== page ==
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Qatar tribune

Tribune News Network


The field teams participating in the National STEPwise Survey 2023 for non-communicable diseases (NCDs) and their common risk factors started visiting the homes of citizens and residents targeted in the survey on Thursday.

The survey is being carried out in cooperation with the Ministry of Public Health (MoPH), the Planning and Statistics Authority (PSA), Hamad Medical Corporation (HMC) and Primary Health Care Corporation (PHCC).

The survey will be carried out by visiting more than 8,500 homes of Qatari nationals and non-Qatari residents after a random sample is selected from household lists, based on the Population Census, 2020. The participants in the survey will be in the age group between 15 and 69 years, randomly selected from these selected households.

In preparation for the start of the survey, the MoPH, in collaboration with the PSA, organised an intensive five-day training for census staff and nurses participating in the survey.

The survey is a second cycle of STEPwise surveys to provide a database on chronic non-communicable diseases and their related risk factors in Qatar, such as tobacco use, lack of physical activity, unhealthy nutrition, obesity, hypertension, increased blood glucose and increased blood fat. It will enable the MoPH to develop National Action plans, within the National Health Strategy, for controlling these diseases and their risk factors.

The survey is being conducted by field teams visiting the homes of the families participating in the survey during its implementation period, during weekdays except for Friday, as visits are carried out from Sunday to Thursday between 4pm and 9pm, and on Saturdays between 9am and 2pm.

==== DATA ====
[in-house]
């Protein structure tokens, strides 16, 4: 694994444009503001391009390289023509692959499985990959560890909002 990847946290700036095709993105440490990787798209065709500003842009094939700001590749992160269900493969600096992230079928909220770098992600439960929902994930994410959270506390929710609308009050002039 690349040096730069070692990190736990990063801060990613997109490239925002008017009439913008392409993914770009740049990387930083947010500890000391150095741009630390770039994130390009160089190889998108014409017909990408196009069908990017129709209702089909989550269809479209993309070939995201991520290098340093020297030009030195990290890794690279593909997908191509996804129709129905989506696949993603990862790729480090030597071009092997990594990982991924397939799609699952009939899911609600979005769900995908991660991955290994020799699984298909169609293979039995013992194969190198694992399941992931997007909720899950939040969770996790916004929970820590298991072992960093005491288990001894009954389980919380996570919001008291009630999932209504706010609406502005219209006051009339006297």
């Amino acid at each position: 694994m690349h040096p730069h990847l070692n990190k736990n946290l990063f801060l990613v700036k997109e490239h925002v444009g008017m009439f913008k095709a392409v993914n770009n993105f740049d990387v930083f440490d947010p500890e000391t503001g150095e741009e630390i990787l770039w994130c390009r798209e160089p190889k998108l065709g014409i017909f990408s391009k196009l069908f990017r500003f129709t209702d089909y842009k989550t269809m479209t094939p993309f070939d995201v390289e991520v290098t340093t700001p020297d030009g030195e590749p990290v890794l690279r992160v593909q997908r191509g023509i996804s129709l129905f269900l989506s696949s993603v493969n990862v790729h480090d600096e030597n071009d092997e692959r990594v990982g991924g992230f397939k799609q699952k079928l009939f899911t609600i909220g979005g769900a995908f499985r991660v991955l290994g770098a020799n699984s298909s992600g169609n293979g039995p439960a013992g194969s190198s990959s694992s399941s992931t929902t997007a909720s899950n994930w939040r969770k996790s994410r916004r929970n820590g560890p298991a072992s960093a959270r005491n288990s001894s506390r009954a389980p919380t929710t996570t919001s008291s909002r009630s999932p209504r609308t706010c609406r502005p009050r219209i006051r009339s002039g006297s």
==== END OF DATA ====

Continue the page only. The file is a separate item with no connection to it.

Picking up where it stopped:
The well-trained data collection teams will conduct visits and a questionnaire will be filled out on common risk factors for chronic non-communicable diseases, including tobacco use, fruit and vegetable consumption, physical activity as well as physical measurements, such as height, weight, and waist circumference. Urine Samples will be collected for urinary sodium and creatinine. The blood tests for blood glucose and lipids by finger prick method will be conducted on the second visit to the household.

Sheikh Dr Mohammed bin Hamad Al Thani, director of the Public Health Department at MoPH, stressed the great importance of the national STEPwise survey, explaining that data will serve as evidence-based information for formulating action plans under the National Health strategy for tackling NCDs and for monitoring the prevalence of risk factors to enhance the health of the community.

Nasser Saleh Almohdi, director of the Census Department at PSA, stressed the importance of joint cooperation between different government institutions in the fields of health research.

He added that compiling the most updated and scientifically accurate data for NCDs and their risk factors is a vital national task, the findings of which will help in improving health services to the community.

Nasser Saleh Al Mahdi, director of the Department of Censuses, Surveys and Statistical Methods at the Planning and Statistics Authority, pointed to the importance of joint cooperation from all concerned for the success of the survey, and stressed the importance of data collectors learning the skills required to ensure accurate data collection.

Dr. Rayana Buhaqa, WHO representative in Qatar, noted the increasing rates of morbidity and mortality from noncommunicable diseases and associated risk factors globally and in Qatar.

She stressed that the STEPwise survey requires the active participation of all sectors and an integrated government approach to its success.

Conducting STEPwise surveys in line with the validated protocol and data collection tools is an integral part that ensures the quality of the data collected as well as the global comparison of country data with other countries, she said.

Dr Kholoud Ateeq Al Motawaa, head of the NCD Department at MoPH and National Team lead for the STEPwise survey, said the survey is important because it provides an opportunity for international comparisons and highlights the health needs related to NCDs in the country.

She added that the results of the study will be used to assist the Ministry of Public Health develop public health programmes that target efforts to lower the risk factors that lead to NCDs.

She stressed that all obtained data would be treated with strict confidentiality and would only be used for survey and statistical study purposes.

The Ministry of Public Health called on citizens and residents to cooperate with the fieldwork teams conducting the survey, who have identification cards for the survey, and provide them with all the information required, including blood and urine tests to complete the survey as fast as possible to successfully complete the survey within the prescribed period.

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